I tried to make this Christmas a little more spiritual this year. I started reading my bible a few weeks ago and meditating on the story of Christ’s birth, as well as his subsequent ministry on earth. I don’t really observe Advent, though not for any particular reason besides the fact that growing up my family never did. We’re Protestant converts from Catholicism, and I think that my parents/grandparents were especially vigilant in maintaining a wide distance between themselves and their Catholic past. I think this is less true of mainline denominations, but certainly evangelicalism (and to a certain extent the Pentecostal tradition) really hollows out the liturgical and ritual aspects of Catholic practice, mainly (and unfortunately) by demonizing it. Without these ritualistic anchors, we succumbed to capitalism’s commodification and ruthless commercialization of Christmas over the years. I feel like the pandemic has slowed these forces down significantly, and I’ve been able to reflect on what this holiday really means for me, whether or not observing it is actually necessary to my Christian identity and practice, or whether I want it to mean anything at all.
(Re)reading the gospels, one thing seems pretty clear: Jesus’s soteriological/redemptive significance is largely, if not exclusively, based on him being a kingly figure, an alternative ruler to the Roman emperors. I remember reading something in seminary by a progressive (and I think feminist) theologian who suggested that the language of kingship and lordship used in reference to Christ reflected a reproduction of patriarchal logic, thus undercutting the liberatory value of Christ’s ministry and his very existence as a messianic figure. I remember agreeing whole heartedly with that assessment at the time, but now I think it might be an uncharitable interpretation which actually misses many key elements of the story, zooming in on that one particular aspect of Christ’s personality while shutting out the rest of the wider picture and political context which frames this (allegedly) problematic language.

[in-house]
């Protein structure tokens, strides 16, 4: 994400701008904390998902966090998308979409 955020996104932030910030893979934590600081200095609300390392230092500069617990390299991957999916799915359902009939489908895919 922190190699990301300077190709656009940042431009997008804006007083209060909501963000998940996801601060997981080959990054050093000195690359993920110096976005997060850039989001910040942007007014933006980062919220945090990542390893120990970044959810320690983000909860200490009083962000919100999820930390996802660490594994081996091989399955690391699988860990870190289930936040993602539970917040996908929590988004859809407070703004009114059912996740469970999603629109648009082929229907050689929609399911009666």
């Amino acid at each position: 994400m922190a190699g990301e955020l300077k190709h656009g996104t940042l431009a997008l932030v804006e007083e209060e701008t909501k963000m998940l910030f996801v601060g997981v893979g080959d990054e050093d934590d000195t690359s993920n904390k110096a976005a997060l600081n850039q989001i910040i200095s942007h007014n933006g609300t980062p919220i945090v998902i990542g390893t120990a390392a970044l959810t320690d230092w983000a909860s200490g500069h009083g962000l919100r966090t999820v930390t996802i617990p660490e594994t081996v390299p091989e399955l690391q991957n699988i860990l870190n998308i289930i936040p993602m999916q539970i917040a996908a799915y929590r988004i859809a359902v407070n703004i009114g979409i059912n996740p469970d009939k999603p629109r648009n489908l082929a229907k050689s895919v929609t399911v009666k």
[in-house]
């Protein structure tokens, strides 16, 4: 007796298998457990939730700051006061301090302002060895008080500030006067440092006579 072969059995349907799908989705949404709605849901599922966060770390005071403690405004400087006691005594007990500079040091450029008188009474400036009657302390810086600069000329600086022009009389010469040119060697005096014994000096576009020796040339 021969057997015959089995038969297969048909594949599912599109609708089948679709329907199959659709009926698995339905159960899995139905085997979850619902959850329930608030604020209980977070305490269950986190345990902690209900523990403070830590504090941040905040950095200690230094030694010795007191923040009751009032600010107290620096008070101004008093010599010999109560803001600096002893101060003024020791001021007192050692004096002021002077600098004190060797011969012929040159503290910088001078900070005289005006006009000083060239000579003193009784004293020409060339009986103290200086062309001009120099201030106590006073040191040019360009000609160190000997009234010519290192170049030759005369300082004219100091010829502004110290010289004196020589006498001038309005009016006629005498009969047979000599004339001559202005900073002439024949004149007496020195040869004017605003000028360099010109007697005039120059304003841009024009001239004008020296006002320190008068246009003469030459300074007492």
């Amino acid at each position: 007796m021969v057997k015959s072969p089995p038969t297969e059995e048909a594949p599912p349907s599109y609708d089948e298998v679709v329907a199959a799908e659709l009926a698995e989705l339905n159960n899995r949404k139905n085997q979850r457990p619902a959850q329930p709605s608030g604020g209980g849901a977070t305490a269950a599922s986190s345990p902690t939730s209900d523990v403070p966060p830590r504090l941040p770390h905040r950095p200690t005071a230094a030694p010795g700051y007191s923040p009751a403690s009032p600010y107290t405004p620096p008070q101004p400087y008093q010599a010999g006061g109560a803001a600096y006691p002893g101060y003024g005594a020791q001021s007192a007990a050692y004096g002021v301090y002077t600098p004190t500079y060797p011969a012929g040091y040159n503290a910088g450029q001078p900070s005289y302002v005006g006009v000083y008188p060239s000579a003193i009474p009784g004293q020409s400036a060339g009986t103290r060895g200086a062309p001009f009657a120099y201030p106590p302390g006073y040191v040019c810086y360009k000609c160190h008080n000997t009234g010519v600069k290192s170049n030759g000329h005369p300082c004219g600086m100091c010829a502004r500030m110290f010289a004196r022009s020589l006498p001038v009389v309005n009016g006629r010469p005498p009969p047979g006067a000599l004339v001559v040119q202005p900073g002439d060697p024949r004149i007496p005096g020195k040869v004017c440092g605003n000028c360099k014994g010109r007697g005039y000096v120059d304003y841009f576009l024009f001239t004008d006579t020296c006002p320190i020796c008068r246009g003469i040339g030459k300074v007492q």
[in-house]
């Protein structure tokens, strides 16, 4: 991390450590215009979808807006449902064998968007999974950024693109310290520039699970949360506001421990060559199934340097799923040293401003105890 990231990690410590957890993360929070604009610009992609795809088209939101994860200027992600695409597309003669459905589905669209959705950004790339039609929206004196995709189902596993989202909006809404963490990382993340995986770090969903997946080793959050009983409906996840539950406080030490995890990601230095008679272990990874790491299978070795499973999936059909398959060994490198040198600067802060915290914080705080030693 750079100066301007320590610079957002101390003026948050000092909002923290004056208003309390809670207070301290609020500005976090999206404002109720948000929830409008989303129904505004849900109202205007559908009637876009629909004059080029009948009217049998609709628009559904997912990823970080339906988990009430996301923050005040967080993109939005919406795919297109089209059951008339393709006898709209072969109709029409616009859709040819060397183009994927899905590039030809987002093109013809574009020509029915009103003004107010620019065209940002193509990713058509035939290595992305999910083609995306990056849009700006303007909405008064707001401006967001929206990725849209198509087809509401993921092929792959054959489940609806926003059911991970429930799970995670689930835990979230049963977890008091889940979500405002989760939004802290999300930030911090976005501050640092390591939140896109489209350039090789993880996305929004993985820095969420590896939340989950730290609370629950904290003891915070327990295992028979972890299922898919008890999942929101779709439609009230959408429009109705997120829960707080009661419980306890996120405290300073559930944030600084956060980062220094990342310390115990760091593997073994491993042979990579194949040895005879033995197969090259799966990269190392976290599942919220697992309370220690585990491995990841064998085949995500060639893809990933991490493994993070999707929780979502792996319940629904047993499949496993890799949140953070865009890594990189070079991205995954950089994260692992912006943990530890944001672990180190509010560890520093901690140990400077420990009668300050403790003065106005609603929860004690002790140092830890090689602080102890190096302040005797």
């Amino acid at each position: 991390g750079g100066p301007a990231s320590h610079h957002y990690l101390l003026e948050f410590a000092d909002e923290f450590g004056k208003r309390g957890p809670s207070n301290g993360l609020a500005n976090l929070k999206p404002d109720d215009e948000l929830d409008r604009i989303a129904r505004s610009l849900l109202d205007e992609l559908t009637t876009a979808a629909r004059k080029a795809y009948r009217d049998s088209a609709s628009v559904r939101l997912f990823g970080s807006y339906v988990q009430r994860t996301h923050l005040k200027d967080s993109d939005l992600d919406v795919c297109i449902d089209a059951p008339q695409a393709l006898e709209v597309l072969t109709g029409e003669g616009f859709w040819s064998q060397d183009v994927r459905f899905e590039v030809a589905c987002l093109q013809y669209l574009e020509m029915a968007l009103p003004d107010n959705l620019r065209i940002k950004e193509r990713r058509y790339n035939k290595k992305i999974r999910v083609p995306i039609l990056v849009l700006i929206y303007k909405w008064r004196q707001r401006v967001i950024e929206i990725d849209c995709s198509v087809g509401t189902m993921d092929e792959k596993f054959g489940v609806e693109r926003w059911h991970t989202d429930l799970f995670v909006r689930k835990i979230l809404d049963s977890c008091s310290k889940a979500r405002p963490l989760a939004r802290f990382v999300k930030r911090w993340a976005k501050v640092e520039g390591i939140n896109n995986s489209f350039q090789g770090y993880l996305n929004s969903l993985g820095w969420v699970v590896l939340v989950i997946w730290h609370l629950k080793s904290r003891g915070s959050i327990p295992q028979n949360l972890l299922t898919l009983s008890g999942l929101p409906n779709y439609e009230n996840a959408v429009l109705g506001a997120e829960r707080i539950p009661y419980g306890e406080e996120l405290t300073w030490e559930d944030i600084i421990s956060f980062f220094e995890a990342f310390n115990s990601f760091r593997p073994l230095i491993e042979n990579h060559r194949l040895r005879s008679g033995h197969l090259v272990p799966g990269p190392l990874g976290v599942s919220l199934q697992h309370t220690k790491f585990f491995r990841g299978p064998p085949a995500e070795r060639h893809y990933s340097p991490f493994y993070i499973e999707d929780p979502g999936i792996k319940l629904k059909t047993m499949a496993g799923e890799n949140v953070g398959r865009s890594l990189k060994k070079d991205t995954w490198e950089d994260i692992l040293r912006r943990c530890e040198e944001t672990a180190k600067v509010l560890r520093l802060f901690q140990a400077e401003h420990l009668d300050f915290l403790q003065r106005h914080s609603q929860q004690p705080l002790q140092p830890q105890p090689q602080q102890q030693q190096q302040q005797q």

I’m sure that there are genuine instances throughout the bible where imperial logic is reproduced without any kind of reworking or reconfiguration. But Christ is the king of justice, mercy, and the reversal of fortunes. His status is recognized by Herod and the magi while still a baby in a manger. Not only is he Caesar’s rival, he’s his benevolent opposite. I think Jesus’s entry into Jerusalem in Matthew 21:5 most vividly illustrates this idea of a righteous alternative to the kings and rulers of empire: “Behold, your king is coming to you, humble, and mounted on a donkey, on a colt, the foal of a beast of burden.” It’s a powerful juxtaposition of humility and power set in the recognizable scene of an imperial procession. It has the effect of reducing traditional personas of rulership while exalting the type of individual who is seemingly unworthy, disqualified, or normally excluded from that opportunity.
I guess my question is what or who is responsible for the wholesale discounting of Christ/Christianity’s alternative political project. Certainly radicalism is appealing in the sense that yes, ideally there would be no empires or patriarchies or other hierarchal forms of oppression, but this doesn’t de facto mean that anything else is automatically a weakening of egalitarian commitments. Is it white feminism that focuses too narrowly on masculine structures of leadership and governance to the exclusion of the complex realities and/or material conditions of the marginalized groups to which Jesus was politically meaningful? We’ve thoroughly rejected white forms of heroism and saviour-like promises, which undoubtedly constitute another type of power play—but again, is that what’s actually happening in the gospels? Does it make a difference if that saviour figure comes from the oppressed community he’s trying to save? Maybe Rome has strangely claimed the king in the manger, and maybe we can no longer tell the difference between their respective kingdoms.